Thursday, January 11, 2007


The Politically Incorrect Guide to Islam and the Crusades                                   posted by Loren Rosson III @ 1/11/2007 


Robert Spencer, author of the controversial blog Jihad Watch, shakes things up in an equally controversial book, The Politically Incorrect Guide to Islam and the Crusades, a brutal attack on Islam and apologetic defense of the Christian crusades. I was drawn to reading it after I finished my recent crusades series, curious to see how this prolific author treated the holy wars.

On the bright side, Spencer refutes a lot of silly myths perpetuated by the PC crowd: that Christianity and Islam are for the most part "equivalent traditions", that jihadists like Saladin were benign sweetie-pies, that crusaders were land-hungry colonizers motivated by greed, and countless other stupidities. I particularly like his bruising of Ridley Scott's Kingdom of Heaven film -- about as historical as The DaVinci Code -- which portrays a sentimentally tolerant Islam during the time of the crusades.

On the not-so-bright side, Spencer offers some counter-myths that need correction. I'll focus on three in particular: (1) the crusades were defensive conflicts; (2) Christianity is inherently benign, and Islam nasty; and (3) we should be thankful for the crusades. I actually agree partly with (3), but there's an irony about it which is lost on Spencer.

Robert Spencer Myth #1: The Crusades Were Defensive Conflicts

Spencer's claim is common among apologists, but the First Crusade was not summoned for defensive purposes, even if it was pressed nominally into that service. There was no pan-Islamic threat to Christendom in the 11th century -- Islam was fragmented more than it had ever been, which is exactly why the First Crusade was able to succeed -- and the jihad had been dormant for a long time. The Byzantine-Seljuk conflict was characteristic of most military struggles which flared up in this period; the Seljuks certainly didn't pose a threat warranting the crusade-response.

The crusade was born in the fires of clerical reform, and it was proactive rather than reactive. Christopher Tyerman explains:

"The reforming popes [from the mid-1040s onwards] increasingly claimed authority not just over all churches but over states and laymen as well. Ideologically and politically, this invited opposition, much of it physical. To establish and protect their 'right order' of Christendom, successive popes were forced to chose to fight with temporal weapons. The First Crusade was a direct result of this." (God's War, p 46)

It was particularly a result of Urban's conflict with the Holy Roman Emperor and anti-pope:

"In 1084 Henry IV invaded and captured Rome, installed his own anti-pope and forced Pope Gregory VII to find refuge with the Norman conquerors of southern Italy. Over the subsequent decade, Henry's anti-pope held sway in Rome, supported by repeated imperial forays south of the Alps. The background of the First Crusade lay in this conflict, as Urban II sought to use the mobilization of the expedition as a cover to reclaim the pope's position in Italy and demonstrate his practical leadership of Christendom, independent of secular monarchs." (ibid, p 7)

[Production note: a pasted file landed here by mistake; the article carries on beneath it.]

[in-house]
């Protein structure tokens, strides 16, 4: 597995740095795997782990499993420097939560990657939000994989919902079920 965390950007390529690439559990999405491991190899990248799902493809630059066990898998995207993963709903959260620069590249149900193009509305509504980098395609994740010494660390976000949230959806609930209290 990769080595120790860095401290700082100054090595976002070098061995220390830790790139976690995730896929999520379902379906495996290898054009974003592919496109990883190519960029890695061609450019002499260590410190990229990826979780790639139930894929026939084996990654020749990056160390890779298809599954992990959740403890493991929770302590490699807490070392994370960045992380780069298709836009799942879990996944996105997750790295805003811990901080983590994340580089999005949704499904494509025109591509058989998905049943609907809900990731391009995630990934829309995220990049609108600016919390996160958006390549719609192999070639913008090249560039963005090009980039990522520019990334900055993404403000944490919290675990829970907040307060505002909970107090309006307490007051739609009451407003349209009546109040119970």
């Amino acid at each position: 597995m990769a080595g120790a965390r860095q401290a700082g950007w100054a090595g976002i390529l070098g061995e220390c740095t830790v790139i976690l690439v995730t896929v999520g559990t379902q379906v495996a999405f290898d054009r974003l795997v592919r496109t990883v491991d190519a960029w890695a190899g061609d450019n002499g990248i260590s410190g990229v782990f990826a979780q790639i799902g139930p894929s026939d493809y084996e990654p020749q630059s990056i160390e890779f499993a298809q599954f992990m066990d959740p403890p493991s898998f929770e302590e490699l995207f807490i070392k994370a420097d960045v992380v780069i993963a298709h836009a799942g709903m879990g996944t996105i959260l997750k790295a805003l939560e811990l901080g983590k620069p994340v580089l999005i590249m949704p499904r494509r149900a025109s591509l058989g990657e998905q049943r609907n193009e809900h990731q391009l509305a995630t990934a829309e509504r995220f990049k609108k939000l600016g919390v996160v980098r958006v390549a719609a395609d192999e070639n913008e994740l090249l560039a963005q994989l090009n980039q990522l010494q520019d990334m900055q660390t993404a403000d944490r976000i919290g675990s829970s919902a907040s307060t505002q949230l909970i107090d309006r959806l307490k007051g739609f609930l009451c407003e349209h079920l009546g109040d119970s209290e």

Contemporaries even accused him of this. William of Mamesbury, for instance, understood perfectly that Urban was trying to gain popularity and create enough upheaval to consolidate his power-base in Rome. The reason the crusade made him so popular is because it solved the dilemma of civil violence in France. Urban was able to export violence and channel knightly aggression outwards, against Islam, and unify Christians (especially the French) in the process. That in the process he could exploit the Byzantine call for military aid and capitalize on a golden opportunity to take back the holy lands were big plusses, but those goals were entirely subordinate to dealing with anarchy at home and his own personal "crusade" against the anti-pope and Holy Roman Emperor. Urban would have let the Byzantines fend for themselves and the holy lands go to hell if the crusade hadn't met his immediate needs.

Robert Spencer Myth #2: Christianity is benign, Islam nasty

Spencer's book is punctuated with "Muhammad vs. Jesus" boxes, in which various teachings of Jesus are contrasted with militant and intolerant teachings of Muhammad. For instance, on p 35, Jesus' "blessed are the persecuted" is contrasted with Muhammad's mandate to kill persecutors, "for persecution is worse than slaughter" (Qur'an 2:191). Or on p 143, Jesus' injunction to be merciful to enemies is contrasted with Muhammad's command to be merciful to fellow Muslims but "ruthless to unbelievers" (Qur'an 48:29).

Listing the Qur'an's incendiary passages is pointless. One can do the same with the New Testament -- and that's precisely what the medievalists did to justify the crusades. There are enough benign teachings in the Qur'an (obviously favored by millions of mainstream Muslims) which could facilitate an evolution out of the jihad. For instance, the injunction to refrain from killing someone -- "for it would be as if you slew all people" (Qur'an 5:32) -- contrasts with Jesus' insistence that he came to bring not peace but a sword (Mt 10:34). Ditto with Islamic command to "repel evil and hatred with what is better" (Qur'an 41:34-35).

I'm not denying the Qur'an condones plenty of violence while the New Testament leans heavily in the opposite direction. But scriptures are eternally malleable. The reason why Muslims haven't been able to shed the jihad is not because their scriptures won't allow them to -- people can and do ignore and distort their sacred traditions to justify whatever they want -- but because real-world dynamics haven't facilitated such a move. The crusades, on the other hand, were selected out of existence. Robert Wright explains: